Queen Victoria

Warm hearted and lively Victoria is one of history’s most celebrated monarchs. She became Queen at just 18 and reigned for almost 64 years. Queen Victoria is associated with Britain's great age of industrial expansion, economic progress and empire. At her death, it was said, Britain had a worldwide empire on which the sun never set.


Victoria’s church

Queen Victoria’s church. She had worshipped in the old church, dating from before the Domesday Book, but wanted a new and more splendid church for her family. Prince Albert worked with the architect to produce the beautiful and distinct design. Princess Beatrice was married to Prince Henry of Battenberg here in 1885. He died aged only 38 and Queen Victoria named the Battenberg Chapel in his memory, where he is buried in a magnificent sarcophagus. When Princess Beatrice died in 1944 she was buried with him.

St Mildred, Whippingham

Beloved friend

Crathie is popular with visitors due to its proximity to Balmoral and Crathie's granite kirk, opposite the gates of Balmoral Castle on the main road. It was built in 1895 with the proceeds of a bazaar held at Balmoral. From 1848, Crathie Kirk has been a place of worship for Queen Victoria and every British monarch since. Queen Victoria's personal attendant, John Brown was buried in Crathes Kirk graveyard.

Craithie Kirk, Ballater

Proudest of my life

The coronation for Queen Victoria was held on Thursday, the 28th of June, in 1838. It was a festive day for England when Queen Victoria went forth from her palace to the coronation at Westminster Abbey. Tens of thousands of her delighted and affectionate subjects thronged the streets along which the procession passed. Victoria kept a journal and wrote of her coronation day ‘I shall remember this day as the proudest of my life’.

Westminster Abbey, Westminster

Best beloved

Victoria and Albert were married at the Chapel Royal in St James’s Palace at 1pm on Monday 10 February 1840. Victoria wore a white dress, which was seen as unusual at the time and she is often credited with the ‘white wedding’ trend. She loved her wedding dress so much that she wore it over and over again in different guises, she was even buried with her wedding veil covering her face. Many of her children chose to be married at Windsor, particularly during the Queen’s reclusive widowhood.

Chapel Royal, St James

A family home

In 1862 Sandringham was purchased for Queen Victoria’s eldest son, Prince Albert, the Prince of Wales and has been home to four generations of the Royal Family. The church is short walk from the house, the family attend services at the church when they are in residence and royal children are traditionally christened here. The church has memorials to many members and relations of the Royal Family from Queen Victoria onwards.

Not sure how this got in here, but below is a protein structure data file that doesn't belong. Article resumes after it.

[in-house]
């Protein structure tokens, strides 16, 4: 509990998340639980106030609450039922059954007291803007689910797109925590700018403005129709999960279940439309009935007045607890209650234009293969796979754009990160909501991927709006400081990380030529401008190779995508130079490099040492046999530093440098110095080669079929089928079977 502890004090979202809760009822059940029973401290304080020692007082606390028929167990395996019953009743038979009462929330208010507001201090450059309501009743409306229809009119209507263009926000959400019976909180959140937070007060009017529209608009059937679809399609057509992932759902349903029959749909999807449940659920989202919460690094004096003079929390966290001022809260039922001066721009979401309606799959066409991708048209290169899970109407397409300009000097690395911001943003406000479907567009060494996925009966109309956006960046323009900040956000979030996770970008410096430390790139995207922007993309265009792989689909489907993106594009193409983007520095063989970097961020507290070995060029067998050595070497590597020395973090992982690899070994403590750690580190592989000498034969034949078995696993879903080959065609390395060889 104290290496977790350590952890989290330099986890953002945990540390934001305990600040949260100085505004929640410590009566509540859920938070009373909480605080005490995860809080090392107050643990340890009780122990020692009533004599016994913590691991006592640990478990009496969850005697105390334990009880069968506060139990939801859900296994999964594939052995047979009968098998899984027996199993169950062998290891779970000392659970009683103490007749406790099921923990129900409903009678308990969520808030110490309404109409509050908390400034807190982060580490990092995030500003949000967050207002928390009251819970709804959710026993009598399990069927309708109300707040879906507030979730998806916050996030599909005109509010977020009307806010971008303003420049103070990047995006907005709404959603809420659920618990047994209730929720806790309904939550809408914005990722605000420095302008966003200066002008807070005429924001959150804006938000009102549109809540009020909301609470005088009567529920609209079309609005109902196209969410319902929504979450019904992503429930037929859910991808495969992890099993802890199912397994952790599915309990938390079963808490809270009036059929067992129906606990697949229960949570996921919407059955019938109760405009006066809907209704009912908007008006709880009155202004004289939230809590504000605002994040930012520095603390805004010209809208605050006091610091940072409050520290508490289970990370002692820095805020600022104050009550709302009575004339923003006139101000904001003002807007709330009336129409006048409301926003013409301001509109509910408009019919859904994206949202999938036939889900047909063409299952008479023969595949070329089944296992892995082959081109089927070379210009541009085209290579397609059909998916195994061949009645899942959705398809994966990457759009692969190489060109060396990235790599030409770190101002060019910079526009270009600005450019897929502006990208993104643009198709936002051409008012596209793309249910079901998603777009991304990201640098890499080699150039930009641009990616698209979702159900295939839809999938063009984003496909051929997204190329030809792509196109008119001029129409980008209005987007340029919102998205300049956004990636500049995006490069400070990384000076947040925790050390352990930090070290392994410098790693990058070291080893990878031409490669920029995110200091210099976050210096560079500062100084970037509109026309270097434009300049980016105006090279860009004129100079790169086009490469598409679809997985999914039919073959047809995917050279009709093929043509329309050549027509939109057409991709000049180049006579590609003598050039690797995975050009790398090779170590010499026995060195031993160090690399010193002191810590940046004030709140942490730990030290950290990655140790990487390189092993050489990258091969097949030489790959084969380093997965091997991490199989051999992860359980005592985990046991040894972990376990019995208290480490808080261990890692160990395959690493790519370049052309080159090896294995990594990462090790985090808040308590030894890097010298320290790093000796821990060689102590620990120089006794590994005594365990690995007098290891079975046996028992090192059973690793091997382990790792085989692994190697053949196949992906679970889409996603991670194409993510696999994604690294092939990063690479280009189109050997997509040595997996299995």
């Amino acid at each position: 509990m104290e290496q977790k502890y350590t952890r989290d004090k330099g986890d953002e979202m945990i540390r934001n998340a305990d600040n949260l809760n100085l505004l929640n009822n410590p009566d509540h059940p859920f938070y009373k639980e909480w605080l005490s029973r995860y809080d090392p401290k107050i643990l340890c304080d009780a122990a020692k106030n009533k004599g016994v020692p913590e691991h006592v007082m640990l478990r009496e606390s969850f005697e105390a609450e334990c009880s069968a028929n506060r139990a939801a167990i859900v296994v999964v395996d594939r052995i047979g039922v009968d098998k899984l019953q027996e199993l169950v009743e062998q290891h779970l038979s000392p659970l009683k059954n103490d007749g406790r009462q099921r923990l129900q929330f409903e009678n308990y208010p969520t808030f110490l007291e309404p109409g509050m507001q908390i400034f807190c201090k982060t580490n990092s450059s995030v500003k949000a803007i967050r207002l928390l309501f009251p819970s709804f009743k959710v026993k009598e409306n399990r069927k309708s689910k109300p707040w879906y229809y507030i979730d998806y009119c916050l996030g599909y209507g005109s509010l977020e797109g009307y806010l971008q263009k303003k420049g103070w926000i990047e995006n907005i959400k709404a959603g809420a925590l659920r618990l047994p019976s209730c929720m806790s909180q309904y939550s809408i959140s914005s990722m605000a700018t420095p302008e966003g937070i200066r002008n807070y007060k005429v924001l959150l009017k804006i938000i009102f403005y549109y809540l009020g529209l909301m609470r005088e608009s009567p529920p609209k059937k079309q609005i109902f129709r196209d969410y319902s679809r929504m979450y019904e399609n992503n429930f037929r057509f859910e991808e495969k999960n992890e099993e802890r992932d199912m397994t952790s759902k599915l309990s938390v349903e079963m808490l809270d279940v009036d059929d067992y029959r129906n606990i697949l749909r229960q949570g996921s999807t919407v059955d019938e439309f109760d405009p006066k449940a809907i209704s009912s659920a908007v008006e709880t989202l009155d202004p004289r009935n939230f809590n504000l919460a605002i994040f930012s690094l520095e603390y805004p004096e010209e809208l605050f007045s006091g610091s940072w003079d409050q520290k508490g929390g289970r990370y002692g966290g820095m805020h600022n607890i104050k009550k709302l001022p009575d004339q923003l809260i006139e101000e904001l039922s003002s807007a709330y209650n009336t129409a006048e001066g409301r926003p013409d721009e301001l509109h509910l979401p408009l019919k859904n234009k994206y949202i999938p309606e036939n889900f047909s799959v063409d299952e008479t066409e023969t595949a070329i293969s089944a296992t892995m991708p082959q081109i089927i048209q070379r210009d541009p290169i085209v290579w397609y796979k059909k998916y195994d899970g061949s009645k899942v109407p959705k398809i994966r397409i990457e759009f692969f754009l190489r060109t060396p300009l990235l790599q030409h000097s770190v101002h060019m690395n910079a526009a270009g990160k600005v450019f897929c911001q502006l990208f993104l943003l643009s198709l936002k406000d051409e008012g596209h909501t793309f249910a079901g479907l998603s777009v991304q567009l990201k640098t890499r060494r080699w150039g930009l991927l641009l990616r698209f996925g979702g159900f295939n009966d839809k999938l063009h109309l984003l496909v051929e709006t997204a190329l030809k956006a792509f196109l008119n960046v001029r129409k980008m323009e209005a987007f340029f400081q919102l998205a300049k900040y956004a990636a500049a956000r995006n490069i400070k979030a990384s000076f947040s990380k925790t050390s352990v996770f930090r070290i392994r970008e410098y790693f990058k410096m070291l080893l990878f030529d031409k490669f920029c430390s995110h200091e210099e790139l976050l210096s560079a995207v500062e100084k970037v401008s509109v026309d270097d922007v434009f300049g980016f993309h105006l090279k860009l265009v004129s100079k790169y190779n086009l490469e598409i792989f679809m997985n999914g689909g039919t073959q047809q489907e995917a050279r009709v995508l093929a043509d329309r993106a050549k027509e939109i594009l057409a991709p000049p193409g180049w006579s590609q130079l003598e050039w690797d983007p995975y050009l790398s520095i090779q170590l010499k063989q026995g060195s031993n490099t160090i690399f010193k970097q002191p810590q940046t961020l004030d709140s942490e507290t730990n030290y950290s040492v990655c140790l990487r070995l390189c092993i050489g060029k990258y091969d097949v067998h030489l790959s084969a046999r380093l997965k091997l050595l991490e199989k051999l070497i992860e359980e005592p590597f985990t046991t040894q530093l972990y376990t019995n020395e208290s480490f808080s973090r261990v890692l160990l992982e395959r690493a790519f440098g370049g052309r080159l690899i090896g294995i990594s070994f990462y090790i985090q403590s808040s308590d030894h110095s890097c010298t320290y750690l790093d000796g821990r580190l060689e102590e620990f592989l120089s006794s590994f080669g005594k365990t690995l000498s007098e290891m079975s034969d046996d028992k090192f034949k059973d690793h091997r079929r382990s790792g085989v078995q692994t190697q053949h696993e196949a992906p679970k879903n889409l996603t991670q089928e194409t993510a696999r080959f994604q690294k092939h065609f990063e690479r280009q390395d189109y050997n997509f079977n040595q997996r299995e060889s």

St Mary Magdalene, Sandringham

Flower & church

In the 1830s, the young Princess Victoria was a frequent visitor to Tunbridge Wells. She enjoyed riding her pet donkey, called Flower, along Church Road and attended the races on the Common. In 1835, then aged 16, Princess Victoria attended worship at the church with her mother. They sat in the north gallery, where there is now a brass plaque commemorating Victoria's visit and a framed sketch by an anonymous member of the congregation at the time.

King Charles Martyr, Tunbridge Wells

Welsh services

In the 1870s the church was regarded as redundant and scheduled for demolition. Eminent Welsh Anglicans petitioned Queen Victoria to be allowed to use the building for services in Welsh. In 1879, Her Majesty granted the right to hold Welsh services here in perpetuity and this has continued ever since, with a service each Sunday morning.

St Benet Paul’s Wharf, City of London

Seaside holidays

Before she became Queen, a young princess Victoria spent much of her time visiting Kent. Ramsgate was a popular holiday destination with the gentry in the 1800s. Victoria first came to Ramsgate aged four with her mother, she was allowed to play with other children and have donkey rides on the beach. Whilst there they worshipped at St Laurence, the east window is a memorial to her and the clock was installed to commemorate her Diamond Jubilee.

St Laurence, Ramsgate

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